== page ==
Saturday, October 28, 2017

The best kind of love is one that makes us reach for more.

Daniel and Rebecca

Mingo - The Man With The Bullwhip

The Polly Crockett hat marketed to girls back in the day.

Ridin' the Spirit of Davy Crockett

Watch out! There's that look from Ma.

Doubt kills more dreams than failure ever will.

Dan'l and Yadkin thinking about a settlement in Kentucke.

DID YOU KNOW: Old Betsy was named after Davy Crockett's sister. Read more below.

No other gun’s name is as famous as Davy Crockett’s “Old Betsy,” and no other gun has had so many rifles named after it. So many that one gun writer even wrote that he hoped he never saw another gun by that name. Crockett named all of his rifles after his favorite sister, Betsy. There is no record, however, of what the young girl thought of having the term “old” added to her name.

Of the three existing rifles attributed to Davy Crockett, his first rifle has the best provenance, followed by his Philadelphia presentation rifle, which he named “Pretty Betsy,” and the rifle at the Alamo museum.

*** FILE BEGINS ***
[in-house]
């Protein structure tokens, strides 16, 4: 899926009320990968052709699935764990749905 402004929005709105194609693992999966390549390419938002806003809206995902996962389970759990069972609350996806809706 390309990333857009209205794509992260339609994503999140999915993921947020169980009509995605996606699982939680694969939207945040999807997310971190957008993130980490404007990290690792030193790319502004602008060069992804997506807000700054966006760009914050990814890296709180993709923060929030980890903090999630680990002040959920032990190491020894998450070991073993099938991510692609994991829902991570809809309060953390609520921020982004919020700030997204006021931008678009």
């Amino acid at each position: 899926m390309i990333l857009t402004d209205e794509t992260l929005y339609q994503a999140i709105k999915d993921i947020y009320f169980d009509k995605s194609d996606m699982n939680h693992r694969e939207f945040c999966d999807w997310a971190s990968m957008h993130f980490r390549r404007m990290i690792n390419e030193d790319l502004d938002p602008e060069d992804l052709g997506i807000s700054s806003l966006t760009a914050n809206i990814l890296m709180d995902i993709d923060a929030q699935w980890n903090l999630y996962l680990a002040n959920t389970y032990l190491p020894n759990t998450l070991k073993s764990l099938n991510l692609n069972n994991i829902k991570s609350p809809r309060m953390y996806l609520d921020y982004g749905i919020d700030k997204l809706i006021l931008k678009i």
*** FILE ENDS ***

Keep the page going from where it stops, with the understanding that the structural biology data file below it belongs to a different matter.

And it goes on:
It was 1803 and young Davy was just 17 when he acquired it. As he put it, “I had by this time got to be very fond of the rifle and had bought a capitol one. I most generally carried her wherever I went, and though I had got back to the old Quaker to live, who was a most particular man, I would sometimes slip out and attend shooting matches where they shoot for beef.”

He described one of these thus, “Just now I heard of a shooting match in the neighborhood right between where I lived and my girl’s house; and I determined to kill two birds with one stone, and go to the shooting match first and then go and see her. I therefore made the Quaker believe that I was going to hunt for deer, as there were pretty plenty about in those parts; but, instead of hunting them, I went straight to the shooting match where I joined in with a partner, and we put in several shots for the beef. I was mighty lucky, and when the match was over I had won the whole beef. This was on a Saturday, and my success had put me in the finest humor in the world. So I sold my part of the beef for five dollars in the real grit.”